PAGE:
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A University of Ottawa physics professor who was suspended after awarding automatic A's to his students to protest against the tyranny of tests and grades is receiving mixed marks from academics across North America - some offering high scores, others flunking him.

His case has become a talking point for academic freedom: When does a tenured professor cross the line from exercising intellectual independence - a tenet of university life - to failing to live up to his job description?

The University of Ottawa administration has decided the latter, recommending to its board of governors, in a rare move, that senior physicist Denis Rancourt be dismissed from the school, in addition to banning him from campus. A statement from the university said the reasons include Prof. Rancourt's refusal to follow a grading system, which challenged the "credibility" of a degree from the school and ignored the fact that students need marks to win graduate positions and scholarships.

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The decision, however, follows years of conflict with Prof. Rancourt over course curriculum - in particular his practice of discussing politics in science classes - and complaints from many of his faculty colleagues about his conduct. Prof. Rancourt, who describes himself as an "anarchist," insists that properly teaching science requires a consideration of social issues, and that eliminating the pressure of grades allows students to focus on learning.

But while supporters say the university has been heavy-handed in its treatment of the veteran professor, they also acknowledge that his combative stand with colleagues, and claims that his suspension is linked to his political views - in particular his criticism of Israel - have only fuelled the dispute. Most recently, an editorial in a campus student newspaper, The Fulcrum, sided with the university, criticizing Prof. Rancourt's ongoing "harassment" of the administration.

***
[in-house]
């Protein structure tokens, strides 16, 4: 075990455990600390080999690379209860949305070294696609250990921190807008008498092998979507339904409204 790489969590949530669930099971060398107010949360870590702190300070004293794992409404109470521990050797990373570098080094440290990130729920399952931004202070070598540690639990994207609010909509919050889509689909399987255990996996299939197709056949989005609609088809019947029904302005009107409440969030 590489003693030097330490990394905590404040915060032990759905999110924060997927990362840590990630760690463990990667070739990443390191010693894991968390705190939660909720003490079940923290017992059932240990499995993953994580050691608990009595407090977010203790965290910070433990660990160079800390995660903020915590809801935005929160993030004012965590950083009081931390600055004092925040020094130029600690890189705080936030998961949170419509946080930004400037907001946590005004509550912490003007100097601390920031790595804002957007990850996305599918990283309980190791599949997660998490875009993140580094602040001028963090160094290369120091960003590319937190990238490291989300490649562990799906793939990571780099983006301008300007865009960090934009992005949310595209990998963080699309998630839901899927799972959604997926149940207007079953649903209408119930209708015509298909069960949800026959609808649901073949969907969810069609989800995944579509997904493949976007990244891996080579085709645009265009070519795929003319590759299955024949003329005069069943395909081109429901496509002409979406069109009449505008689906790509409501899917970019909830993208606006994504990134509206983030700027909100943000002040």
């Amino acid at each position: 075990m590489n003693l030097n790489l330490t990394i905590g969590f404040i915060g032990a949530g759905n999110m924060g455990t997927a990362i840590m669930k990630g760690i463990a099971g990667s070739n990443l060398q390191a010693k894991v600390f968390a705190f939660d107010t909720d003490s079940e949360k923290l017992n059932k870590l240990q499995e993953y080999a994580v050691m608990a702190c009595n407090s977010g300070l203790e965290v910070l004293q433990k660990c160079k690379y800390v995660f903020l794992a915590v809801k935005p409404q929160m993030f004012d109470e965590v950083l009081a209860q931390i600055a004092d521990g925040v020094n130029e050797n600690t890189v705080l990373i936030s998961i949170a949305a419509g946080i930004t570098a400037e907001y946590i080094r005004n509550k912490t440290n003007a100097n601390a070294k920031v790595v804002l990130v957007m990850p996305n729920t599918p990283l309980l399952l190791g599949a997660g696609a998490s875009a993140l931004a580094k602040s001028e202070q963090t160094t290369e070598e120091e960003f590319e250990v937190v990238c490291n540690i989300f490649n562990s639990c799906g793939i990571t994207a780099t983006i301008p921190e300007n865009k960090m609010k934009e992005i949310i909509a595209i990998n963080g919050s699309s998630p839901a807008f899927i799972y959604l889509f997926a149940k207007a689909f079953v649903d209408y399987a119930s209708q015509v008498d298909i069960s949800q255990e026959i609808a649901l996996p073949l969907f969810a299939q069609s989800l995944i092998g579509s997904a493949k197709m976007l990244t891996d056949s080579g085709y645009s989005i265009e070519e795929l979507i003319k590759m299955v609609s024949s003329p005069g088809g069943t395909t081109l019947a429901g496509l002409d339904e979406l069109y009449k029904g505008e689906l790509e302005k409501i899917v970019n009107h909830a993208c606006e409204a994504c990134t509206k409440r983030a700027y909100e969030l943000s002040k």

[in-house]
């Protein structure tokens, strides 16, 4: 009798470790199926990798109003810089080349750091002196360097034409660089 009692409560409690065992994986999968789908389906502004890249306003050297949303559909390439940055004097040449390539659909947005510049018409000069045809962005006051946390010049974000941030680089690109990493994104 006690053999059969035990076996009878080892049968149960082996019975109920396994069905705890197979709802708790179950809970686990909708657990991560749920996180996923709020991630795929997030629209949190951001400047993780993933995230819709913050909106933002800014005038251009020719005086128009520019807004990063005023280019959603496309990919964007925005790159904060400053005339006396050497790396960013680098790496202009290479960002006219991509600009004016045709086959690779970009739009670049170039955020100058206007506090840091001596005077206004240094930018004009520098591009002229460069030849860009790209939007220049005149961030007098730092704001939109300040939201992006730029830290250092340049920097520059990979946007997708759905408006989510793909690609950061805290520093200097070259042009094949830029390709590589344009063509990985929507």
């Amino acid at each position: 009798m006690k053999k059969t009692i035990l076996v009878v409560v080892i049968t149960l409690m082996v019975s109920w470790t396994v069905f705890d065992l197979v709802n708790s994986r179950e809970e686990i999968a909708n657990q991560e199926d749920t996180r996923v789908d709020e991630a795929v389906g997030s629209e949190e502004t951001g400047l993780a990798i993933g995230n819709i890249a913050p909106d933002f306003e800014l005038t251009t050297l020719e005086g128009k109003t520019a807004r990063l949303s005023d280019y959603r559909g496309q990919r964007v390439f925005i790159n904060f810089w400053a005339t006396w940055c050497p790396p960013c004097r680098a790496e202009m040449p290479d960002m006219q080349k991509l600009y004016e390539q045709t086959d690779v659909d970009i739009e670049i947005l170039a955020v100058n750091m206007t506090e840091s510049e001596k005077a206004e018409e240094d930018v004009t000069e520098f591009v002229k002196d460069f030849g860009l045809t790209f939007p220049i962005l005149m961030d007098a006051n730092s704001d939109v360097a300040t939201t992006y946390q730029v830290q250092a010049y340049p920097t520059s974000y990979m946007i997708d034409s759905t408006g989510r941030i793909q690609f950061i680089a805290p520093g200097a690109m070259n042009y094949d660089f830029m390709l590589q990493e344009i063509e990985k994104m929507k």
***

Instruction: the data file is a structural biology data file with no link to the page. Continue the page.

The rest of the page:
At the Canadian Civil Liberties Association, general counsel Alan Borovoy said that "universities should always err on the side of professorial freedom." But in that context, the professor is still required to do his job, he said. If grading is required, he suggested, then "even though the professor may think this is a reactionary and Neanderthal practice, that professor would nevertheless be obliged to grade his students."

A more openly critical position was taken by Stanley Fish, a professor of law at Florida International University, who wrote in his blog for The New York Times that Prof. Rancourt is an example of turning "serial irresponsibility into a form of heroism under the banner of academic freedom." There is a difference "between wanting to teach a better physics course and wanting to save the world," said Prof. Fish, who has written a book arguing that professors overreach when they instruct students on ethics and morality.

"That's nonsense," said Robert Gaucher, a recently retired law professor at the University of Ottawa. "Of course we bring our political views; how do we leave them aside? Professors spout off in all directions during their lectures."

Dr. Gaucher, who wrote a letter of support for Prof. Rancourt, suggests that the broader issues at stake have been obscured by the rancour between the two sides - citing in particular a January incident that saw the professor escorted off campus in handcuffs when he attended a film society meeting.

"What happens in the classroom has to be discussed more broadly," he said. As for the suggestion that professors should strictly follow curriculum, he asked, "Well, what is the curriculum, who created it, and what was their point of view?"

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Aruna Srivastava, an associate professor of English at the University of Calgary who has also written a letter backing Prof. Rancourt, said that while she may not support all his actions or politics, she believes he raises important questions about accepted teaching practices at universities.

Like Prof. Rancourt, Prof. Srivastava prefers to allow students to guide the format of classes, and participate in their own grading process. While the concept is more commonly accepted in humanities than science faculties, she says she has also experienced disapproval for her approach. Of Prof. Rancourt's case, she says: "The university shouldn't be setting up a fort mentality against people it doesn't like. In fact, academic freedom says the university should protect people it doesn't like."

Until the university's board of governors rules on the case, Prof. Rancourt has been suspended with pay.

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